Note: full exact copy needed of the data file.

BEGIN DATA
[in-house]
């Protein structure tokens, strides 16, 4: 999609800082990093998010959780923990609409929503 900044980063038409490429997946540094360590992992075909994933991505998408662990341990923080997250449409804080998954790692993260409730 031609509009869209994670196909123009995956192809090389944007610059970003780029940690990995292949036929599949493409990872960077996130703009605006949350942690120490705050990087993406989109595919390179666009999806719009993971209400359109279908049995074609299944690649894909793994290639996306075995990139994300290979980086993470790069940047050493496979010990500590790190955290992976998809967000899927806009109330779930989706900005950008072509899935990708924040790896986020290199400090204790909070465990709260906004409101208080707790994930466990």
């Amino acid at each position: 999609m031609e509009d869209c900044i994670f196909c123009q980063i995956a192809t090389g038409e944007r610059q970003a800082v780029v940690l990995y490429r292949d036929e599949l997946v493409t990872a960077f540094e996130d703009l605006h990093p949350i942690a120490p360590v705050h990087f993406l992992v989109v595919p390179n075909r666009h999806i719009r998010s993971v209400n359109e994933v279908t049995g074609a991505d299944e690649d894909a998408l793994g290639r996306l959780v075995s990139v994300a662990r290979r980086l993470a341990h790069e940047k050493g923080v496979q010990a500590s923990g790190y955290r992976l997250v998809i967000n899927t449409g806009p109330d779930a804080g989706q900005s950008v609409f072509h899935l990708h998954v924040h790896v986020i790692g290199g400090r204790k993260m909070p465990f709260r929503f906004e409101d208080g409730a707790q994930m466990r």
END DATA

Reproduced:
[in-house]
């Protein structure tokens, strides 16, 4: 999609800082990093998010959780923990609409929503 900044980063038409490429997946540094360590992992075909994933991505998408662990341990923080997250449409804080998954790692993260409730 031609509009869209994670196909123009995956192809090389944007610059970003780029940690990995292949036929599949493409990872960077996130703009605006949350942690120490705050990087993406989109595919390179666009999806719009993971209400359109279908049995074609299944690649894909793994290639996306075995990139994300290979980086993470790069940047050493496979010990500590790190955290992976998809967000899927806009109330779930989706900005950008072509899935990708924040790896986020290199400090204790909070465990709260906004409101208080707790994930466990």
């Amino acid at each position: 999609m031609e509009d869209c900044i994670f196909c123009q980063i995956a192809t090389g038409e944007r610059q970003a800082v780029v940690l990995y490429r292949d036929e599949l997946v493409t990872a960077f540094e996130d703009l605006h990093p949350i942690a120490p360590v705050h990087f993406l992992v989109v595919p390179n075909r666009h999806i719009r998010s993971v209400n359109e994933v279908t049995g074609a991505d299944e690649d894909a998408l793994g290639r996306l959780v075995s990139v994300a662990r290979r980086l993470a341990h790069e940047k050493g923080v496979q010990a500590s923990g790190y955290r992976l997250v998809i967000n899927t449409g806009p109330d779930a804080g989706q900005s950008v609409f072509h899935l990708h998954v924040h790896v986020i790692g290199g400090r204790k993260m909070p465990f709260r929503f906004e409101d208080g409730a707790q994930m466990r």